Another explanation to the pattern of use of contraceptives among Kenyan women include side effects related to contraceptives, disapproval by their husbands, contraception being viewed as a social stigma associated with promiscuity and straying, lack of family planning services and economic influx resulting in a lack of purchasing power to buy the contraceptives. As Rhode[2] said so bluntly, "Few if any societies exhibit a more perverse combination of permissiveness and prudishness in their treatment of sexual issues." This reluctance—this "prudishness," it is suggested—makes it difficult to disseminate clear, accurate information about contraception, which in turn may limit contraceptive use. Advocates of this perspective cite a wide variety of data, noted below, to support this point of view.

Solutions to the Factors Affecting the Culture of Contraceptives among Kenyan Women

1. Education initiatives on contraceptives

Increasing modern contraceptive use amongst young women will require both extensive interventions that aim to address the negative perceptions and misinformation on modern contraceptives.  This will require that young people are comprehensively and appropriately educated on contraceptives so that they acquire the correct information to make informed decisions about their health.

2.Socio-economic interventions

In addition to this, interventions must consider and address the socio-economic barriers that exist within communities in Kenya.  This is because most of these women are financially limited, and therefore cannot afford most of the contraceptives that might benefit them.  There is a need to increase economic opportunity for girls, women, and their families so that they can gain financial independence by starting small businesses or gaining technical skills.  This will ultimately allow them the financial freedom to decide if and when they will start a family.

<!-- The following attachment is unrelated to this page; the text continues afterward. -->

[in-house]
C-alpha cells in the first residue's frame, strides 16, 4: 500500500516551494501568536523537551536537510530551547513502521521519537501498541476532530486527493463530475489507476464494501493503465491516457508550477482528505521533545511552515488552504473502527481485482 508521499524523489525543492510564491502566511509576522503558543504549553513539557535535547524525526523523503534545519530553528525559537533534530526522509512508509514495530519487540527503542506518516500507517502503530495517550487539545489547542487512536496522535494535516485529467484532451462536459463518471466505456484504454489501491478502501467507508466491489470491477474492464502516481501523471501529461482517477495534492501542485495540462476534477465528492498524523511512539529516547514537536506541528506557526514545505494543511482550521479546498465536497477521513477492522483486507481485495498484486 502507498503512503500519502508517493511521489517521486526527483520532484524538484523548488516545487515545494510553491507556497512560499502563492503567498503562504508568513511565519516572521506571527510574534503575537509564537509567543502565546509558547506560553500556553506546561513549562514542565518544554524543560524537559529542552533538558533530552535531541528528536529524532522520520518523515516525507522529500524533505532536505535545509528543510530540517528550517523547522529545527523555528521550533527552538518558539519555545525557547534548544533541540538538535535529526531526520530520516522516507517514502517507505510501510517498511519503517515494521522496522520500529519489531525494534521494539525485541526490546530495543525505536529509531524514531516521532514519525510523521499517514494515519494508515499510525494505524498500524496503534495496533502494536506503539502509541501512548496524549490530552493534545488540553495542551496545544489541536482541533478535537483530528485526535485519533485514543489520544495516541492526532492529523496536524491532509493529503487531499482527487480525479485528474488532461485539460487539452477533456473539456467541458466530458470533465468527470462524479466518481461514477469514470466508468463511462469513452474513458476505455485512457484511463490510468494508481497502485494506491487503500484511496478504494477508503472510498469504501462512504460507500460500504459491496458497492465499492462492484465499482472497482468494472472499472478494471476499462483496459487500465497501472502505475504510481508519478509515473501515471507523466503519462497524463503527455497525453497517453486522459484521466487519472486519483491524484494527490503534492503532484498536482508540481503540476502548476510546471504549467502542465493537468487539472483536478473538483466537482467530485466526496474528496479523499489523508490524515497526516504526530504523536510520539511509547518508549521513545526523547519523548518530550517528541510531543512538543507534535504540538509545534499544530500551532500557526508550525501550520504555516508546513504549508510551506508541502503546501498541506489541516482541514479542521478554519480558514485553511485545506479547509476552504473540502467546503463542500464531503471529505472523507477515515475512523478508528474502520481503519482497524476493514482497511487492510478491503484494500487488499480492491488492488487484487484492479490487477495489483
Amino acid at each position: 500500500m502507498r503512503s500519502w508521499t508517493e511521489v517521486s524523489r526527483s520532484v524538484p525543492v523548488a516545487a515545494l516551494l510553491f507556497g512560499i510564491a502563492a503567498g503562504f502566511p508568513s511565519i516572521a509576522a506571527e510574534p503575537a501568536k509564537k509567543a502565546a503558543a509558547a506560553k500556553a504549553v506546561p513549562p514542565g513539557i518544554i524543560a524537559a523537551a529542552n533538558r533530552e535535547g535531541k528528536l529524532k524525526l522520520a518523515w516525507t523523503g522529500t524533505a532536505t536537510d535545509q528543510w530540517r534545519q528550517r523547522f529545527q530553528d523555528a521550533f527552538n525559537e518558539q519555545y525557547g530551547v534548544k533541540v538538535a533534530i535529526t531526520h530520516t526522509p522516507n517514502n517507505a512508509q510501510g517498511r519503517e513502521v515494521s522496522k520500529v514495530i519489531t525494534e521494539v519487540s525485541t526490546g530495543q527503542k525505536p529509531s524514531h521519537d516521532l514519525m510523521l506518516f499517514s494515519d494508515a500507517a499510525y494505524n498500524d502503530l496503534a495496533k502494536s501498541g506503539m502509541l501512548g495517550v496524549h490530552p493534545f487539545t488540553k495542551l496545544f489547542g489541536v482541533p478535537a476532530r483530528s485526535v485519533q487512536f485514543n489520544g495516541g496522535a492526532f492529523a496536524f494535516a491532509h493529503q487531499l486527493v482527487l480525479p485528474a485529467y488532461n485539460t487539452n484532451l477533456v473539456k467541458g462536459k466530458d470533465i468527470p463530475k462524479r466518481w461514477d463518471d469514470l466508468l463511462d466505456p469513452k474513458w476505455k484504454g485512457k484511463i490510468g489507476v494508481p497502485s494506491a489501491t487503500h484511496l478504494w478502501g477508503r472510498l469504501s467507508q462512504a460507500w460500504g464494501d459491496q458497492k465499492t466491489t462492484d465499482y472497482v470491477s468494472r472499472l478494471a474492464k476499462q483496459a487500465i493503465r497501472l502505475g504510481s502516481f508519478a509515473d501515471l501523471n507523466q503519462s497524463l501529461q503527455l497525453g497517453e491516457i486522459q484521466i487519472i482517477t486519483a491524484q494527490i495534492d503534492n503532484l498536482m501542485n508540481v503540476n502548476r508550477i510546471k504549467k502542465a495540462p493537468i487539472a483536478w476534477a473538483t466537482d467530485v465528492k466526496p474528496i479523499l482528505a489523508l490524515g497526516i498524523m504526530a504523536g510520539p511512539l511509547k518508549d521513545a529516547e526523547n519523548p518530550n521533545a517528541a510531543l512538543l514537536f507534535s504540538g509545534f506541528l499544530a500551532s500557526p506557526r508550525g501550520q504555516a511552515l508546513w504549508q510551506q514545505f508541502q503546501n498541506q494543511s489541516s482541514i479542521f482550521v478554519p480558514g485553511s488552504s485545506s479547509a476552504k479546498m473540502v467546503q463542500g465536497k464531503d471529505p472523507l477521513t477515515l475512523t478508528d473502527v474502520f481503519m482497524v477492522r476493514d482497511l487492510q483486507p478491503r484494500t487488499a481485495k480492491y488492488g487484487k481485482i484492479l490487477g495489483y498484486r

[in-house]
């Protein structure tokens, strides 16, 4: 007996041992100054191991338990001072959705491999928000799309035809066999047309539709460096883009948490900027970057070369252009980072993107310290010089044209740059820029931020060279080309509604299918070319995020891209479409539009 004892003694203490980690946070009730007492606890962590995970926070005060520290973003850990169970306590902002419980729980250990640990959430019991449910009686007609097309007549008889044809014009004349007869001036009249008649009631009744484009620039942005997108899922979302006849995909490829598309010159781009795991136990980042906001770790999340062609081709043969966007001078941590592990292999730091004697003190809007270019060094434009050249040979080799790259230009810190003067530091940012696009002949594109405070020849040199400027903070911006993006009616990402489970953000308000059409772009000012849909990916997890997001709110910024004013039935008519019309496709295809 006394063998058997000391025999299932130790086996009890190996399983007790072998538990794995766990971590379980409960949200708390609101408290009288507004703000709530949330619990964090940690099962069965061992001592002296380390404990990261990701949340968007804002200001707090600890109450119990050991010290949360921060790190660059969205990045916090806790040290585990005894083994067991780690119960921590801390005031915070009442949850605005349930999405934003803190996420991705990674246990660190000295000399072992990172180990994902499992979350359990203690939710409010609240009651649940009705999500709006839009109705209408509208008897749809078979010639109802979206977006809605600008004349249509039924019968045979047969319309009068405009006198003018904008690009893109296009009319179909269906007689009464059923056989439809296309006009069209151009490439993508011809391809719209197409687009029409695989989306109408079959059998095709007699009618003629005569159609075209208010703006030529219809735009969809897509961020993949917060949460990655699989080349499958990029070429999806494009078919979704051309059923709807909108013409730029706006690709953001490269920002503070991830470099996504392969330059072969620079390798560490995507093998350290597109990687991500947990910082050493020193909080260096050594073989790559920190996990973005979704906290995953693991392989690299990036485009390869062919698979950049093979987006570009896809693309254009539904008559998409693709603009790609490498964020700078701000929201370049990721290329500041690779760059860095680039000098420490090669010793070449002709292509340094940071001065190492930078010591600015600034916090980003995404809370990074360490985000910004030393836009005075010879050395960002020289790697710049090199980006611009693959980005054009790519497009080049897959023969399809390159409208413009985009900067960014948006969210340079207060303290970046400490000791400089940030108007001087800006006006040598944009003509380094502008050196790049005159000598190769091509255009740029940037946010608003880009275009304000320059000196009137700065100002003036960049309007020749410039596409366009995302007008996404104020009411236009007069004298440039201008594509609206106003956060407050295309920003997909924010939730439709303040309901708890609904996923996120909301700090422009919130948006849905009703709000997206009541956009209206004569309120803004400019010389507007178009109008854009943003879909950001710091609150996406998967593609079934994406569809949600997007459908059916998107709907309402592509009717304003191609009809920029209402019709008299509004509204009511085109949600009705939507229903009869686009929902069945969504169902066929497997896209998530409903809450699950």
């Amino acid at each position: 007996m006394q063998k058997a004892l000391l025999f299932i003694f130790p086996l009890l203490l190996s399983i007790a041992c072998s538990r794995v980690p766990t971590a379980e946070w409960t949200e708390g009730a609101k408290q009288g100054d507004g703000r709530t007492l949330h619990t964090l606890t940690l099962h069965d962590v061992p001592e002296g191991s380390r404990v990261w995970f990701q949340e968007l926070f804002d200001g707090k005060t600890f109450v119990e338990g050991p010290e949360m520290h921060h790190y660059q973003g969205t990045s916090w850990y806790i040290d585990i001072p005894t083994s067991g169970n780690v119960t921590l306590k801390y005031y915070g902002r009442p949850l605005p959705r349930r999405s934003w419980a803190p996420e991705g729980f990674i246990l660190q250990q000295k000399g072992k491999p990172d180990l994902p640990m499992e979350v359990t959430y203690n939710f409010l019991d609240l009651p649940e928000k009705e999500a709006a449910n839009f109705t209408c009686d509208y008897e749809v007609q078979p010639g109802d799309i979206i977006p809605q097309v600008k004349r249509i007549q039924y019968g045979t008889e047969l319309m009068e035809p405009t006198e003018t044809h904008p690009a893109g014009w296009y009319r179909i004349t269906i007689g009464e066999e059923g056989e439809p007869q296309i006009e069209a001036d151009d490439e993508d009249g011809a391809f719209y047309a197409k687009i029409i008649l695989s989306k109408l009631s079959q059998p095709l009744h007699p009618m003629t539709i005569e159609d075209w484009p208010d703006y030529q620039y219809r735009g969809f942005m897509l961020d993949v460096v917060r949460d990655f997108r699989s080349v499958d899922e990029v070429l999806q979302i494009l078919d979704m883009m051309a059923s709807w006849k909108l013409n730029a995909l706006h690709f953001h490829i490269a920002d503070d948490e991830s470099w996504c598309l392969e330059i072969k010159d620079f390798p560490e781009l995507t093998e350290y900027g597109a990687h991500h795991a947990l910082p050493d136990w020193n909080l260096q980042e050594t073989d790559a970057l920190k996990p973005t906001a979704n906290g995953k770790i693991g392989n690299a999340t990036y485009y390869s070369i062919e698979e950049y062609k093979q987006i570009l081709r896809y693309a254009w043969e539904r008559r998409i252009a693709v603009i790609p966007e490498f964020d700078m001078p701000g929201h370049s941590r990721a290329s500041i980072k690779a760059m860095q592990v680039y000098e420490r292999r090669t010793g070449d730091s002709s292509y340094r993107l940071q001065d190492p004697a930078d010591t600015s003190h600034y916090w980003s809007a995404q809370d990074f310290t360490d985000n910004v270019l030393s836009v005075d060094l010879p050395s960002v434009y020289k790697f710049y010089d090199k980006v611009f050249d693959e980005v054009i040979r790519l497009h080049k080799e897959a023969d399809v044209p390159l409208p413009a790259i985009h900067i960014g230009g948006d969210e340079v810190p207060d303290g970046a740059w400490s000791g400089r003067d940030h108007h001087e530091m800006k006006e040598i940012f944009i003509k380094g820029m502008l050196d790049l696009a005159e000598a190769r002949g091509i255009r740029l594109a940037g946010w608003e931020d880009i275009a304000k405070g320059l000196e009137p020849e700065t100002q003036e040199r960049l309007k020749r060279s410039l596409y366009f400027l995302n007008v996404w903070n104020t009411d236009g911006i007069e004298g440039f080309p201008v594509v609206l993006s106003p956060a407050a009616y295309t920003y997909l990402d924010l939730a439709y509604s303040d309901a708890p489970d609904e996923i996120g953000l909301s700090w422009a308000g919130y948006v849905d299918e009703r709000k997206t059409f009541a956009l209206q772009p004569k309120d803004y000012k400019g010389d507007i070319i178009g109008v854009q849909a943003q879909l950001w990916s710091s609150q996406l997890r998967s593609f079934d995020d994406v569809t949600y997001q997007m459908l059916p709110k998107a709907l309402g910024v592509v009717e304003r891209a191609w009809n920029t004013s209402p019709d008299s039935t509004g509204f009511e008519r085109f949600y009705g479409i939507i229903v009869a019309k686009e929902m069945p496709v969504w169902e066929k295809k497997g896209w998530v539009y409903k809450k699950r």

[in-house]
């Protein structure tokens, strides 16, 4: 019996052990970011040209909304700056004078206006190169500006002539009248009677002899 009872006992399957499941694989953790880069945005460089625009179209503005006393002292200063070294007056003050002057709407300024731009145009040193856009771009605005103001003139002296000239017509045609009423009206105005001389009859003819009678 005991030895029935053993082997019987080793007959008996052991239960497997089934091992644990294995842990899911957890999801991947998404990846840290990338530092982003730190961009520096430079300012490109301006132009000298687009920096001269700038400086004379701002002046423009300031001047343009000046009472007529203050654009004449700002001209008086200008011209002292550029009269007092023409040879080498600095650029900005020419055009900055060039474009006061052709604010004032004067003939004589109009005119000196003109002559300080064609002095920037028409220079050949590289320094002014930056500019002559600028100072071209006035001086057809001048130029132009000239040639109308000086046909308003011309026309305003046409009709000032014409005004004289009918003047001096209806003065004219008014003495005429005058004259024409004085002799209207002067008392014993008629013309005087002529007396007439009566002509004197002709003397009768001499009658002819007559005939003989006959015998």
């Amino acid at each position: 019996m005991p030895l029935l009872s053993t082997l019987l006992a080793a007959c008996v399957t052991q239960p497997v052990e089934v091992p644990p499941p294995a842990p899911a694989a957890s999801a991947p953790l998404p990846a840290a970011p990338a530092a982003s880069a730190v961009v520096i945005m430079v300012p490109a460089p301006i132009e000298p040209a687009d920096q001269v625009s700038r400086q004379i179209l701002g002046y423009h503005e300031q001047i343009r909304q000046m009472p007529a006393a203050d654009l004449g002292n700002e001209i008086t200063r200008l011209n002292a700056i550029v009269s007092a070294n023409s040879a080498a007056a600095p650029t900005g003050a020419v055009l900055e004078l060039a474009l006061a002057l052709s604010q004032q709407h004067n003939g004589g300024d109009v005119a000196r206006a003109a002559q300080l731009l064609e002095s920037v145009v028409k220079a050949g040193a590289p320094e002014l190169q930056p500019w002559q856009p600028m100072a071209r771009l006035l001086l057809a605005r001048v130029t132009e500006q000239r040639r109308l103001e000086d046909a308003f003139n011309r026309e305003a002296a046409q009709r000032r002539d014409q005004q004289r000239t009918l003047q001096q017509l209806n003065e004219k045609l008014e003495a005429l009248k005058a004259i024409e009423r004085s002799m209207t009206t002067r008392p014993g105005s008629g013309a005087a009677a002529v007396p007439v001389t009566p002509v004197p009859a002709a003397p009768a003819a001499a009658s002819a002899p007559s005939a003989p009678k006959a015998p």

3. Policy and Accessibility

There is also need for increased availability of family planning services to women by reforming reproductive policies in Kenya. In addition, health professionals should go some way towards changing cultural attitudes, more grassroots initiatives are needed to truly change a culture that fears and actively avoids contraceptives.

Family planning policies should also encourage the use of contraceptives among different age groups of women in the various geographical locations.  Most women live in rural areas where they do not have access to these services. In addition, awareness campaigns on reproductive health are required in order to address the misconceptions and myths about contraceptives

4. Use of media as a promoting tool

In line with the studies conducted on the issue, one of the proposed solutions was a call for variability in media of messaging towards young women that promoted the use of modern contraceptives - for instance, using alternative media strategies to create a cultural narrative that contraceptives are a positive practice.

Conclusion

There are many factors that limit the use of contraceptives in contemporary Kenyan society such as religious values, radical cultural beliefs, gender bias, and economic factors. Nonetheless, research has shown that efforts to ensure access of education on contraceptives, the use of media among other factors can impact this phenomenon therefore promoting proper ways of using contraceptives.

 

[1] Mosher and McNally, 1991, Singh, 1986, Tanfer and Horn, 1985

[2] Rhodes T, 1994, HIV outreach, peer education and community change: developments and dilemmas. Health Education Journal